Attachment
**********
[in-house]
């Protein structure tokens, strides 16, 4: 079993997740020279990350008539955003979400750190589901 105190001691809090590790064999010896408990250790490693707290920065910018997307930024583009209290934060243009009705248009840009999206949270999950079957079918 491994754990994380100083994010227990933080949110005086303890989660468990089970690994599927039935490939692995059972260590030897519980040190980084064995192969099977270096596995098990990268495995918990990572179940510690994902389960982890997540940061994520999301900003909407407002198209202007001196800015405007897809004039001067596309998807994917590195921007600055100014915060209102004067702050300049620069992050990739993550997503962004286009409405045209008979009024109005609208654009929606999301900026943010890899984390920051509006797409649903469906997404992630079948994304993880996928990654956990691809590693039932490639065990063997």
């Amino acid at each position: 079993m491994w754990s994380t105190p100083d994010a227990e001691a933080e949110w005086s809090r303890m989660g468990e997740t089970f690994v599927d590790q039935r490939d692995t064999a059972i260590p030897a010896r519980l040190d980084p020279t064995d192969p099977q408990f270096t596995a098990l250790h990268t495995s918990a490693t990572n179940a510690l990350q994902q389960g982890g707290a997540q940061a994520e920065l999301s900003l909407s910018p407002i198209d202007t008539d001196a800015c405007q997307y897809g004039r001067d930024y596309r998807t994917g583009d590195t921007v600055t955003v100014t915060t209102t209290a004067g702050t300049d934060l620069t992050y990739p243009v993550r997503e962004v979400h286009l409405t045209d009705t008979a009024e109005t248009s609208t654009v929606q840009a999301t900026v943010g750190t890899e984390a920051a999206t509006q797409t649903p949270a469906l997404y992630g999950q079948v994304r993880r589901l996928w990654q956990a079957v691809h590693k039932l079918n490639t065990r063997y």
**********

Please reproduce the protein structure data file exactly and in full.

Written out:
[in-house]
């Protein structure tokens, strides 16, 4: 079993997740020279990350008539955003979400750190589901 105190001691809090590790064999010896408990250790490693707290920065910018997307930024583009209290934060243009009705248009840009999206949270999950079957079918 491994754990994380100083994010227990933080949110005086303890989660468990089970690994599927039935490939692995059972260590030897519980040190980084064995192969099977270096596995098990990268495995918990990572179940510690994902389960982890997540940061994520999301900003909407407002198209202007001196800015405007897809004039001067596309998807994917590195921007600055100014915060209102004067702050300049620069992050990739993550997503962004286009409405045209008979009024109005609208654009929606999301900026943010890899984390920051509006797409649903469906997404992630079948994304993880996928990654956990691809590693039932490639065990063997």
């Amino acid at each position: 079993m491994w754990s994380t105190p100083d994010a227990e001691a933080e949110w005086s809090r303890m989660g468990e997740t089970f690994v599927d590790q039935r490939d692995t064999a059972i260590p030897a010896r519980l040190d980084p020279t064995d192969p099977q408990f270096t596995a098990l250790h990268t495995s918990a490693t990572n179940a510690l990350q994902q389960g982890g707290a997540q940061a994520e920065l999301s900003l909407s910018p407002i198209d202007t008539d001196a800015c405007q997307y897809g004039r001067d930024y596309r998807t994917g583009d590195t921007v600055t955003v100014t915060t209102t209290a004067g702050t300049d934060l620069t992050y990739p243009v993550r997503e962004v979400h286009l409405t045209d009705t008979a009024e109005t248009s609208t654009v929606q840009a999301t900026v943010g750190t890899e984390a920051a999206t509006q797409t649903p949270a469906l997404y992630g999950q079948v994304r993880r589901l996928w990654q956990a079957v691809h590693k039932l079918n490639t065990r063997y």